Survey Finds Misperceptions About Pain Relievers, Broad Lack of Awareness in Treating Pain

By Matt Mendenhall

Despite widespread prevalence of pain and the high volume of pain medications used in the United States, a new nationwide survey, Understanding America’s Pain, reveals many people lack a basic understanding about non-steroidal anti-inflammatory drugs (NSAIDs), including the risks associated with them. In 2014, 123 million prescriptions were filled for NSAIDs in the U.S., and it is reported that one-third of the general population have used over-the-counter NSAIDs. The survey, however, shows many Americans who take pain medications are not aware of the risks associated with these widely used products.

According to the survey of more than 1,000 U.S. adults:

There is a lack of general awareness around NSAIDs: Nearly half of those surveyed (47 percent) say they do not know what NSAIDs are.

People incorrectly identify common NSAIDs: Many who responded saying that they are aware of NSAIDs, failed to correctly identify common pain relievers. For example, 42 percent say ibuprofen does not belong to the NSAID class of medicine.

Many medication users aren’t fully aware of the risks associated with NSAIDs: Approximately half of medication users (58 percent) acknowledge that there are risks associated with NSAIDs, but only 27 percent are aware of Food and Drug Administration (FDA) recommendations to use the lowest effective dose for the shortest duration.

Side effects are prevalent: Among those who take prescription NSAIDs or over-the-counter (OTC) pain medication, 62 percent experienced at least one side effect.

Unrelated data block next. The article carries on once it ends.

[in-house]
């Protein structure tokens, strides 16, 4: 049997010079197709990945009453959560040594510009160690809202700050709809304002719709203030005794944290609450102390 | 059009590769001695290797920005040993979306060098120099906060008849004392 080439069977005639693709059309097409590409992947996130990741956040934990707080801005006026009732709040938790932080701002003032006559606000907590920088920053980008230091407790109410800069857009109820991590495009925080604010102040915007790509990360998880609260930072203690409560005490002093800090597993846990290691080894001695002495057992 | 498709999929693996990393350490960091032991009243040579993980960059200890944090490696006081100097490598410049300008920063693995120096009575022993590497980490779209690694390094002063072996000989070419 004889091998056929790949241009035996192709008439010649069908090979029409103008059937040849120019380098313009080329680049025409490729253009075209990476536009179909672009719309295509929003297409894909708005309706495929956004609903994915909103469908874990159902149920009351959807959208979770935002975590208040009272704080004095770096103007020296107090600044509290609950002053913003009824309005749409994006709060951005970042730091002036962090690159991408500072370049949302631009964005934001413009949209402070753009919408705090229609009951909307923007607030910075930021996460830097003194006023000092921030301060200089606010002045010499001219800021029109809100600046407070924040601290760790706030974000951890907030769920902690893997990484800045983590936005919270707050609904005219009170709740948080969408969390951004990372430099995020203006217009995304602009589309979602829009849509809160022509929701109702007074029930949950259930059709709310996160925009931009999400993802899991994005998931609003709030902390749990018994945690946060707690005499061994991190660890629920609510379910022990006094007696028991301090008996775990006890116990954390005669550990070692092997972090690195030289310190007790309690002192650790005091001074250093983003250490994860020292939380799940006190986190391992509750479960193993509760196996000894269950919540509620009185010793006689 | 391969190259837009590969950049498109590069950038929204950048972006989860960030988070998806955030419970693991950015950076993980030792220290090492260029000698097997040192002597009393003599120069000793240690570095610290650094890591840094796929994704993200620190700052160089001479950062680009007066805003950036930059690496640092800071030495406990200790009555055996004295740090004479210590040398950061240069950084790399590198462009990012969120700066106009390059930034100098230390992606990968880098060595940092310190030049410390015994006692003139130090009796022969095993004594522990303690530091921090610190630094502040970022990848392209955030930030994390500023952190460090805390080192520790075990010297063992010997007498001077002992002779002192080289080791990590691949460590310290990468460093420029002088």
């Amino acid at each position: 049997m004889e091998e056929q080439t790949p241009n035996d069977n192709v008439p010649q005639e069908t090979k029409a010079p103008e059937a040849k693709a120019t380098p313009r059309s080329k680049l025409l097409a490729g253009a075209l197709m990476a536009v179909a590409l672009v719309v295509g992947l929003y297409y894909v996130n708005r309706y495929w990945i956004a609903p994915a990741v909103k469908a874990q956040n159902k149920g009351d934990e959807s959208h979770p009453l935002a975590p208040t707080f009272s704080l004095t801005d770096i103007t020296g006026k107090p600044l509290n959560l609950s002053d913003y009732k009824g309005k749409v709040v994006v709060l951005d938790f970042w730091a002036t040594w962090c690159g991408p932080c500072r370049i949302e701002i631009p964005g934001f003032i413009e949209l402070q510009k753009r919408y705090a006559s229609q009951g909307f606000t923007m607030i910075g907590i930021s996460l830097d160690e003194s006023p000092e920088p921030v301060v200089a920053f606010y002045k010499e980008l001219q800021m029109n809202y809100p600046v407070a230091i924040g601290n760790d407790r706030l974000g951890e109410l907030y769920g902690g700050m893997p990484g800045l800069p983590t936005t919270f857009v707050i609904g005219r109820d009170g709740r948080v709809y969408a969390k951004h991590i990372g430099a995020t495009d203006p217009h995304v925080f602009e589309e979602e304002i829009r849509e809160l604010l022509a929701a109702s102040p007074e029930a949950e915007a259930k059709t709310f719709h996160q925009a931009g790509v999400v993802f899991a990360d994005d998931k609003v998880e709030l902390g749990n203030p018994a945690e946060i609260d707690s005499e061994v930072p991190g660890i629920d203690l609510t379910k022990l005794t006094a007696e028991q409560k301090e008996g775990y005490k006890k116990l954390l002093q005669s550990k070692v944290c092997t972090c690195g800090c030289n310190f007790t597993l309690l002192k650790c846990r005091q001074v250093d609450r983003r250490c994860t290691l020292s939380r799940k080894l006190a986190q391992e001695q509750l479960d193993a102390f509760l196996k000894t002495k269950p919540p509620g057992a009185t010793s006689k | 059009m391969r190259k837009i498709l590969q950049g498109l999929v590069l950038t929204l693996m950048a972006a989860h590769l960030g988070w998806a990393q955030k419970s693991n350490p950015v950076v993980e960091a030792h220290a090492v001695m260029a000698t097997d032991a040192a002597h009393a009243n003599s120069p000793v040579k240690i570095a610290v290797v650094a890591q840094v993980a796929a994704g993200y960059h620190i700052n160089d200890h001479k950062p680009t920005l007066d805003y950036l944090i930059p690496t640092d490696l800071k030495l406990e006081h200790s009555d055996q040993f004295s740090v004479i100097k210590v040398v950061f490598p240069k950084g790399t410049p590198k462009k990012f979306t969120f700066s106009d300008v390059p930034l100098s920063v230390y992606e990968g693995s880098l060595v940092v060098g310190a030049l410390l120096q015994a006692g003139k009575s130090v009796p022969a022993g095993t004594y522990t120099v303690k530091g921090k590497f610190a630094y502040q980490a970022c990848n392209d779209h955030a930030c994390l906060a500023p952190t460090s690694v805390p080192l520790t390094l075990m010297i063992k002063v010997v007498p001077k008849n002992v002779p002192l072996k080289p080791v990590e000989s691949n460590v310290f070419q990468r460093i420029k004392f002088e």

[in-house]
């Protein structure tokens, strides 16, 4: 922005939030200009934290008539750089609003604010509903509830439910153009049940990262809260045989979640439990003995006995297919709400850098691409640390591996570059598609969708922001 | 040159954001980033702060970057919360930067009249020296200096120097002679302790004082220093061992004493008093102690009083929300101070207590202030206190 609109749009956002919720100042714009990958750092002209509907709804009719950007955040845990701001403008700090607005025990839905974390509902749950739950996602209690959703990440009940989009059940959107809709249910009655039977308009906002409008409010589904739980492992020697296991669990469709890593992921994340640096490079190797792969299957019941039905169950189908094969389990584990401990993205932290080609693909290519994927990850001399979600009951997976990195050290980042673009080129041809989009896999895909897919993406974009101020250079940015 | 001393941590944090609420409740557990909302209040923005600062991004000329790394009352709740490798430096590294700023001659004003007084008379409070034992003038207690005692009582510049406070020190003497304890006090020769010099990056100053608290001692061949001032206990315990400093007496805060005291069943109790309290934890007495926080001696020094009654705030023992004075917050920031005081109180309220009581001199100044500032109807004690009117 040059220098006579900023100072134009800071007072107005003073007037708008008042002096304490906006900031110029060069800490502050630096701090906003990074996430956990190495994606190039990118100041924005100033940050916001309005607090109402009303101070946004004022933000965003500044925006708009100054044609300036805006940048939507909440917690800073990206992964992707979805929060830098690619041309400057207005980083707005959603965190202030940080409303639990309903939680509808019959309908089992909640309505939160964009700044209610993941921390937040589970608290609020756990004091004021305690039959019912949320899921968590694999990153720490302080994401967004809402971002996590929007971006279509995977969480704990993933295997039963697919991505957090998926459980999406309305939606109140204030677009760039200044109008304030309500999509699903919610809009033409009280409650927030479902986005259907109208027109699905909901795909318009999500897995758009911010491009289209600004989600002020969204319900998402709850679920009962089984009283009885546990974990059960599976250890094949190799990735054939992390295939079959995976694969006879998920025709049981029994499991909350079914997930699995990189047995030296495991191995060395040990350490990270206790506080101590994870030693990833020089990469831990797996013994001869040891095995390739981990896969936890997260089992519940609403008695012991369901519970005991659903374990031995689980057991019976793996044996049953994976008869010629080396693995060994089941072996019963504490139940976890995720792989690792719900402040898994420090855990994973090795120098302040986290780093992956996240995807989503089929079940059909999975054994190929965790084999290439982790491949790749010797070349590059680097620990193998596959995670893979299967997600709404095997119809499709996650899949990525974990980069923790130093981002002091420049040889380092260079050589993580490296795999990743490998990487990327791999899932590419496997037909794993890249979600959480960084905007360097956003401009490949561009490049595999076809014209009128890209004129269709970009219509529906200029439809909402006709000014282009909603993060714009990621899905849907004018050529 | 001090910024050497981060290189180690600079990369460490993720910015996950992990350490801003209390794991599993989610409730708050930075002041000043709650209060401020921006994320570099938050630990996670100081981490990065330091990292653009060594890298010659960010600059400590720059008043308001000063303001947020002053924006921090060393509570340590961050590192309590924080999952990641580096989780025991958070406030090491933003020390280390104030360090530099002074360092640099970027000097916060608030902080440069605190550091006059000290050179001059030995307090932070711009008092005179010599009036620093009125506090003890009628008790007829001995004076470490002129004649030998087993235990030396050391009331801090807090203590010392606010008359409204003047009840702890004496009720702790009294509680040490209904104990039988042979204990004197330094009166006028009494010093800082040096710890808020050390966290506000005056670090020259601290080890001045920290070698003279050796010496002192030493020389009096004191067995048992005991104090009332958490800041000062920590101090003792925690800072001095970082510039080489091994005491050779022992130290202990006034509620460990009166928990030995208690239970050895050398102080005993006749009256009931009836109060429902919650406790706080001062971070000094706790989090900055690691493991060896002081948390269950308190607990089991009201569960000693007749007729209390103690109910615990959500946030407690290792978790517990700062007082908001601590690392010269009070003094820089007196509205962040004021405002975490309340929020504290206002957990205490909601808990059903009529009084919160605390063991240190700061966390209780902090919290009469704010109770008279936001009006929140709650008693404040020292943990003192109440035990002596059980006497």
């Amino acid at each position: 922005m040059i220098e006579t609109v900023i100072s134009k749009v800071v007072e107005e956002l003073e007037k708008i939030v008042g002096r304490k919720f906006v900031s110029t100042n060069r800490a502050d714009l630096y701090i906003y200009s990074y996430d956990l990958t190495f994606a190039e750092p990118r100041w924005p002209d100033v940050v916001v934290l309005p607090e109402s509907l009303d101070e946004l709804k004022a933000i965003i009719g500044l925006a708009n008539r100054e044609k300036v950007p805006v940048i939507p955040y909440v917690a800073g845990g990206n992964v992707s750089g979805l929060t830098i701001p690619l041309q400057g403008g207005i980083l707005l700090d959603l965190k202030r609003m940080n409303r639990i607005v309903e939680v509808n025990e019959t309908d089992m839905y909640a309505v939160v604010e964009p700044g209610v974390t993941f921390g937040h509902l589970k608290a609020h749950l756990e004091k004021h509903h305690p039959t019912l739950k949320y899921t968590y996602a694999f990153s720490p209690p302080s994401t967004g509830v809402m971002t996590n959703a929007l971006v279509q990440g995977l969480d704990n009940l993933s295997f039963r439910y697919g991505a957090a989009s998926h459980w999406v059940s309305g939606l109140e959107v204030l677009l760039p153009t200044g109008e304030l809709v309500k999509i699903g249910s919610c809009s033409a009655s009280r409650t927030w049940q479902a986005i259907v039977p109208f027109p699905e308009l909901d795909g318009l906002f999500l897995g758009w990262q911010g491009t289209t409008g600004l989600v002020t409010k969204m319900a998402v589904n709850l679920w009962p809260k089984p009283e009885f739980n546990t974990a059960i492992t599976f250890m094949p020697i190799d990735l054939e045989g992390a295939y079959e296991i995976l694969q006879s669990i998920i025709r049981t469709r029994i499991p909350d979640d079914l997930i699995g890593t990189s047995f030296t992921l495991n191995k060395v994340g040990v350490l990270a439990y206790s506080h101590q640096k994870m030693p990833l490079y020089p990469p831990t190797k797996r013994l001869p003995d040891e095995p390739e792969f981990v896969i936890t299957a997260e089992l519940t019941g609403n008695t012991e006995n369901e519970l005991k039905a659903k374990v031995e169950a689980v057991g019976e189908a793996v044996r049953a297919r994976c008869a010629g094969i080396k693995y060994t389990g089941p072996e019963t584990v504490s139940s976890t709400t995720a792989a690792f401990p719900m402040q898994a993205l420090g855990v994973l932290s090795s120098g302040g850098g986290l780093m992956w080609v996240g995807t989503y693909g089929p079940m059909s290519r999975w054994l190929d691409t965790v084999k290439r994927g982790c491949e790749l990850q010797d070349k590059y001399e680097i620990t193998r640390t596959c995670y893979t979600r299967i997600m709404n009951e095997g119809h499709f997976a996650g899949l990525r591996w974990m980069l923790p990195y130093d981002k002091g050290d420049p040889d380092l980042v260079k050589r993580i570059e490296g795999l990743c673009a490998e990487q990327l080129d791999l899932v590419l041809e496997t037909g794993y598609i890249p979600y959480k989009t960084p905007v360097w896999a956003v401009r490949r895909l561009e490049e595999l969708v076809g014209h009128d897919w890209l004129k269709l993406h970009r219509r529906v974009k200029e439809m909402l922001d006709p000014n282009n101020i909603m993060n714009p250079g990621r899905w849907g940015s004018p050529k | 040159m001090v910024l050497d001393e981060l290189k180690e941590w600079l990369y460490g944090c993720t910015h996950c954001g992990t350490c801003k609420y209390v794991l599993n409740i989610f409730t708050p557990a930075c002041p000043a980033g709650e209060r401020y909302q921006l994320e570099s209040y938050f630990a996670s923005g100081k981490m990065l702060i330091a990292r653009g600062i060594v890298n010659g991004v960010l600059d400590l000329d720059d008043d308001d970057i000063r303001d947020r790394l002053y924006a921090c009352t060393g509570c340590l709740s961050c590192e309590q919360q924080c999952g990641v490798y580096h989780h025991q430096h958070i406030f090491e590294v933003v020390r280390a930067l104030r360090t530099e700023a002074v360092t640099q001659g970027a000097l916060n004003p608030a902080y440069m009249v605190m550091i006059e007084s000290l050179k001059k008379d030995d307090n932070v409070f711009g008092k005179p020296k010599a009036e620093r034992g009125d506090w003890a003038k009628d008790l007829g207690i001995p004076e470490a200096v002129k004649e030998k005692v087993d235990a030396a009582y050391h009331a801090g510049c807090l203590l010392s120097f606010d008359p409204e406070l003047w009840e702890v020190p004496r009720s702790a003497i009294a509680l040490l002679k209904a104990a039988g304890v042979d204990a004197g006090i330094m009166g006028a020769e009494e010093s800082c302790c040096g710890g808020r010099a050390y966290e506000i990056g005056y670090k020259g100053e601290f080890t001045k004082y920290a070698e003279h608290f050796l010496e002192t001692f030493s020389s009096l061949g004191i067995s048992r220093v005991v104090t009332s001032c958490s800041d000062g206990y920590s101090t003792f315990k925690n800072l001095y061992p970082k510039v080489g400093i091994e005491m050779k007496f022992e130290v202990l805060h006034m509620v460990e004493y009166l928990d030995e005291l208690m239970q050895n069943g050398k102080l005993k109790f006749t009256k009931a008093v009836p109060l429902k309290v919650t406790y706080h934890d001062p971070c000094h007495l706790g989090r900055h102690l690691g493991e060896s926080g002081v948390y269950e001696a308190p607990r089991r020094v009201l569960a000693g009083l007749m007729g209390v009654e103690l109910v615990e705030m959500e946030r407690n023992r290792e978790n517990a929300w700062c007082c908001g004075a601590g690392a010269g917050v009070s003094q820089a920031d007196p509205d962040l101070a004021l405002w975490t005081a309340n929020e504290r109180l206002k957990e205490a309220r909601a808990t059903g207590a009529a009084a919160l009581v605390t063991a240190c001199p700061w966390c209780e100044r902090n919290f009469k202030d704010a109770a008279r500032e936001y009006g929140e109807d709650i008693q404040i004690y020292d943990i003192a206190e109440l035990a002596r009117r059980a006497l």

Pain is being inadequately controlled: Only 3 in 10 (31 percent) who experience pain feel that their pain is completely controlled and only half (48 percent) of medication users say they are very confident that the medications they take are the safest and most effective for their pain symptoms.

The survey results come at a time when the FDA is strengthening cardiovascular warning labels that already exist on prescription and non-aspirin NSAIDs. The serious cardiovascular adverse events associated with NSAIDs are dose-related, and risk may occur early in treatment and may increase with duration of use.

The survey also found that people often do not take the proper steps to manage pain and that pain continues to interfere with their everyday lives:

People ignore their pain: About one in three people (34 percent) who have pain admit that they typically ignore it.

Pain disrupts everyday activities: In spite of their efforts to treat pain, Americans report that pain disrupts normal, everyday activities, such as exercise (57 percent), walking (45 percent), household chores (45 percent), and even sexual activity (40 percent); six in 10 (63 percent) Americans with children have missed at least one of their child’s events because of pain.

People are not discussing pain with their doctors: Many who experience pain are not discussing pain management or treatment options with a healthcare professional. Almost 6 in 10 (58 percent) do not discuss how to manage pain with their doctor and 54 percent are not taking the opportunity to consult a doctor about the steps they take to relieve pain.

People are unaware of low-dose pain medications: Many medication users (52 percent) are not aware of low-dose pain medication options.

The complete results are available here.

Iroko, a pharmaceutical company based in Philadelphia, is consulting with the Arthritis Foundation to further evaluate the survey findings and provide insight into a patient population with ongoing pain management issues.

The Arthritis Foundation plans to conduct additional research with its constituents to learn more about pain (levels of pain they experience, how pain impacts their lives, and their pain management techniques) and identify any similar knowledge gaps that may exist among people with arthritis. The results of the foundation’s study are forthcoming.

  • Page 1 of 1
  • 1

Matt Mendenhall is the editor of Pain-Free Living.

Statements and opinions expressed on this Web site are those of the authors and not necessarily those of the publishers or advertisers. The information provided on this Web site should not be construed as medical instruction. Consult appropriate health-care professionals before taking action based on this information.

Get the latest news and tips from Pain-Free Living, delivered to your inbox twice a month!

Sign Up For Our E-Newsletter

We're on Facebook

Become a Fan

We're on Twitter

Follow Us on Twitter